The Making of a Lady (2012)

Friday, May 31, 2013

The Making of a Lady

Victorian era mysteries aren’t uncommon. Unfortunately with their popularity being “across the pond,” they are a rarity to get a hold of. This dark, gripping drama isn’t in its element during the behind-the-scenes production but it has multiple other advantages to recommend itself. 

Casting Scoop: All Things British!

Wednesday, May 29, 2013

Hello, hello again! So this morning I am taking a break from reviews and such to share a new casting bit and some exciting news regarding the ITV series The Bletchley Circle. Thanks to it being picked up by ITV this past spring, it has earned a second series pick up. This leaves me really excited to say the least - and according to Digital Spy, also joining the cast will be Hattie Morahan, whom we all may remember from the delightful 2008 version of Sense and Sensibility.

Also in the news of British casting scoops is finally more about Death Comes to Pemberly - the newly commissioned BBC serial we discussed way back in February. Cast as (according to Zap2It and other sources) Mr. Wickham is Matthew Goode and playing the esteemed Mr. Darcy himself will be Matthew Rhys.

Excuse me while I try to process this potentially horrible miscast for a moment...
Hello, creepy what's-his-name villain in The Mystery of Edwin Drood.  
Hello, better-looking version of said villain.

Okay, I am back.

Also joining the cast of 'Pemberly' will be Anna Maxwell Martin as Elizabeth and much as I like her... I am unsure of her being a "good" choice also. If nothing else, I know she'll turn in a magnificent performance as she is a talented actress.

Set to make a late 2013 debut, Death Comes to Pemberley will mark a 200th anniversary of Jane Austen's Pride and Prejudice.

Your turn!
Anyone with thoughts, please do chime in.
As always, I'd love to read them.

Childhood Dreams in a Box

Tuesday, May 28, 2013

Lately I’ve been feeling nostalgic. This past winter, I painted my room, and while going through the task, there was plenty of work to be done. I had to remove everything from the walls (good-bye movie posters), take books off shelves (this was NO insignificant task) and move every piece of furniture into the spare room where most of it still sits packed like sardines. One night in the last week, I was looking through a box attempting to find something and instead of focusing on what I was looking for, I realized something; contained within that box were so many things – things of childhood. Birthday cards, two framed photos, old watches and dozens of glow-in-the-dark stars. While looking through the box, it struck me that by undertaking that task, in some small way it was shedding another piece of my childhood.

Necessary Roughness, Season Two (2012)

Monday, May 27, 2013

Combining an interesting behind-the-scenes look at various major leagues of sports – centering the majority of its time on football, the second season of Necessary Roughness revealed new enemies and new alliances, all done in a lighthearted, breezy sort of way that makes the viewer smile.  

11 Things

Friday, May 24, 2013

Hello, hello! Instead of a review or a rambling topical post (which I’d had planned originally for today), I’ve decided to answer the "tag" questions from the kind Analiese who tagged me earlier this week! Thanks so much, Analiese – that was terribly kind of you! So below you’ll find the answers to this “11 Things” meme. 

Great Expectations (2012) - A Star-Studded Dickens Drama

Wednesday, May 22, 2013

Last year, the works of Dickens celebrated a milestone, and with that came a handful of new adaptations. Not the least of which was not one but two re-makes of Great Expectations. Typical Dickens, the story is dark and not without its finer points – the most important being, with wealth comes great responsibility.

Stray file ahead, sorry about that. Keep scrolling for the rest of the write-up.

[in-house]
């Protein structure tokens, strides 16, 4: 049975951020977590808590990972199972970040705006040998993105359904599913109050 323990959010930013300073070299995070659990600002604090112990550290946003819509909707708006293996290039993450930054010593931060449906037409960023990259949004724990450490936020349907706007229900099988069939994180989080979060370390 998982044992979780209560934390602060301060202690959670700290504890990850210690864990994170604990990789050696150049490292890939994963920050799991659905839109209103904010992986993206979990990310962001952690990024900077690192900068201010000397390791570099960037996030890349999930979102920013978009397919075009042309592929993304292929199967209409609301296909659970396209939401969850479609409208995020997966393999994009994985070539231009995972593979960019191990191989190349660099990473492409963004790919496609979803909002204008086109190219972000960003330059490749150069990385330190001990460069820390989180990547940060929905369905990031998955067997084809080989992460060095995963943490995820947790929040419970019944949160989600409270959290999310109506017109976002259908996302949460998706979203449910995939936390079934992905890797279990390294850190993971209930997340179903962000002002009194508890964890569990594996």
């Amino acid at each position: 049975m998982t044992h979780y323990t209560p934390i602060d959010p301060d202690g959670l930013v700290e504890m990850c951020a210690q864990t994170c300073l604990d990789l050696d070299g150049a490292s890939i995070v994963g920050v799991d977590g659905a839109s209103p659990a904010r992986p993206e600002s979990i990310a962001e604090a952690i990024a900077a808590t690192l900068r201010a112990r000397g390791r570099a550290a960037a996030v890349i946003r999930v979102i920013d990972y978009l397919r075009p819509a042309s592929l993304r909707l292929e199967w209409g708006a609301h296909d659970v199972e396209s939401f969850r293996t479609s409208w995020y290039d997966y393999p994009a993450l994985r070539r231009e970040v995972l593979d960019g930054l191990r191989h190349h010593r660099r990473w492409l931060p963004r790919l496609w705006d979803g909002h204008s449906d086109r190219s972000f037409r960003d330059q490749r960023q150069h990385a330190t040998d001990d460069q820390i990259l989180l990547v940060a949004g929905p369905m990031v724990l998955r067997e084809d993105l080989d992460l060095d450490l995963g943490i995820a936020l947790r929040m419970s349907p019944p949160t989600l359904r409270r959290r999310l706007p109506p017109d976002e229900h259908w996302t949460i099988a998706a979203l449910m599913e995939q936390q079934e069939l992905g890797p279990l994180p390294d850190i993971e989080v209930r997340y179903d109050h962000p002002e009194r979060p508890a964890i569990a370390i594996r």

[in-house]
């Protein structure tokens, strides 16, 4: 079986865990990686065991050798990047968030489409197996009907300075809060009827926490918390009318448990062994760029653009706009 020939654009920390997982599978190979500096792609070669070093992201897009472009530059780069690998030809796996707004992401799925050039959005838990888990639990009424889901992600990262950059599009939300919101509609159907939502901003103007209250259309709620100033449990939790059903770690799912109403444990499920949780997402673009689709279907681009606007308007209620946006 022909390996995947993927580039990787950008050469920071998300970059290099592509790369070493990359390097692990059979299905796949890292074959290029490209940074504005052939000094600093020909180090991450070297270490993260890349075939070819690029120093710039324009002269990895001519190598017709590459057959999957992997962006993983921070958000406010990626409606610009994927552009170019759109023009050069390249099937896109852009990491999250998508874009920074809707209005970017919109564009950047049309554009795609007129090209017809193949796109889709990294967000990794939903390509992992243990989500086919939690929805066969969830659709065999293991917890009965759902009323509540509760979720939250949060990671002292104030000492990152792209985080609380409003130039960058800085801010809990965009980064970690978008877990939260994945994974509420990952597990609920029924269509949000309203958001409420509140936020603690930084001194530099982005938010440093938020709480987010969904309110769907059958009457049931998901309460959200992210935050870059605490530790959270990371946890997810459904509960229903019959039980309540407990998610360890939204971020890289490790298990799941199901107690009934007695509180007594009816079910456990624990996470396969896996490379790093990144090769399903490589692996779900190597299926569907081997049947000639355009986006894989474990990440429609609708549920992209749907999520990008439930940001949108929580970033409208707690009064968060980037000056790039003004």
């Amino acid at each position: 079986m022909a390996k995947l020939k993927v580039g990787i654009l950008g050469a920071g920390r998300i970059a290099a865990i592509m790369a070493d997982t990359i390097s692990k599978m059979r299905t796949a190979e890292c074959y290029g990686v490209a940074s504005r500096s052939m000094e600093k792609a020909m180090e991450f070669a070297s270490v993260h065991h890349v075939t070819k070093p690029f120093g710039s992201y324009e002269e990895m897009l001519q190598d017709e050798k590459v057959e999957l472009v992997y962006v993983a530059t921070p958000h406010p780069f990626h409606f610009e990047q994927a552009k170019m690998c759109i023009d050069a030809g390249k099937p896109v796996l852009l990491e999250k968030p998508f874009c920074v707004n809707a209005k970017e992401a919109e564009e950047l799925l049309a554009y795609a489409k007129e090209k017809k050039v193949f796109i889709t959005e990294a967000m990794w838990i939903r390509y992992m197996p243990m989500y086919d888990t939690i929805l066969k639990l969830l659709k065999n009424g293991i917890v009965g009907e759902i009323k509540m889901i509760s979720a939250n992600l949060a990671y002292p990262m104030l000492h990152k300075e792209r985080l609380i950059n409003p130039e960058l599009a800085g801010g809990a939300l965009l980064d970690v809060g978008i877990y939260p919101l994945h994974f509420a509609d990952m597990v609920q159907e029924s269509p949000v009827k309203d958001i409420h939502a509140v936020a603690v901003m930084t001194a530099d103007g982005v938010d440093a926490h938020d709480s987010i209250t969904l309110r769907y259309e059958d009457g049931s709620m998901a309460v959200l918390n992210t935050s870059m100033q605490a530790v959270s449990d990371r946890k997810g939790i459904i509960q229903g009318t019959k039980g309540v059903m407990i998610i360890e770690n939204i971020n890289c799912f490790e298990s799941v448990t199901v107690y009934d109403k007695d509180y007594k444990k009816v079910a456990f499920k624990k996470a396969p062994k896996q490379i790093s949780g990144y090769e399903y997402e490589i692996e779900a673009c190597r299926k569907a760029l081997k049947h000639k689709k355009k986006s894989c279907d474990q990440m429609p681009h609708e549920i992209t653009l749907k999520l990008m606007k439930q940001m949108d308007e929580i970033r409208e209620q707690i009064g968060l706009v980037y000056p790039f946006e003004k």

Megan and Liz: Bad for Me EP

Tuesday, May 21, 2013

About the EP:
Tracks: 7
Writing Credits: Elizabeth Mace, Megan Mace, Martin Johnson, John Feldman
Release Date: 2012
Rating: 4 ½ out of 5 

Review: Blending their well-matched vocals and harmonies, sisters Megan and Elizabeth Mace are a duo whose music may have started out humbly with their fantastic covers but have evolved into compositions of their own, iTunes singles and now, a 7-track EP that is quite enjoyable – full of summertime feel-good songs that are difficult not to like. Getting their start on YouTube, the girl’s sang some covers of well-known hits like ‘Just a Kiss,’ ‘Want U Back’ or my own favorite ‘Enchanted’ (which sounds better than the original recording in my opinion). It is their YouTube following that has earned them a name and subsequently this EP. The first song is the title track. Its sassy realization of indulging something that is “bad” is reminiscent of Taylor Swift’s “I Knew You Were Trouble” in the message even if the arrangement isn’t quite as catchy, the tune was released prior to ‘Trouble.’ Following that up are four less memorable albeit finger snapping songs in ‘Dare,’ (a great beat overrides a typical lyrical story about taking a chance on love) ‘Boys Like You,’ ‘Closer to You’ and the song which just barely passes inspection in a almost-word-confusion (the word "beach" sounds like something entirely different) and is still a  perfect summertime, breezy song, ‘Sunset Somewhere.'

It’s hard to pinpoint exactly what genre Megan and Liz are in. This EP is proof of that - they're a little country, with some great portions of pop and sass mixing in. Most of the songs do tend towards pop tunes that generally stay upbeat with some great instrumentals and complimentary vocals (even if they are break-up songs) plus the writing is actually quite good, and then they turn around and surprise the listener with a moody Miranda Lambert-esque song in ‘Like I Would.’ It’s lyrically a wonderful story as it ponders what may have happened had a girl with a past and emotional baggage accepted her popular, “basketball” star boyfriend instead of leaving him to marry a cheerleader type – the kind of “girl you marry.” It’s a sweet little song that leaves wishes to chance and is full of wistful memories and pretty musical arrangements.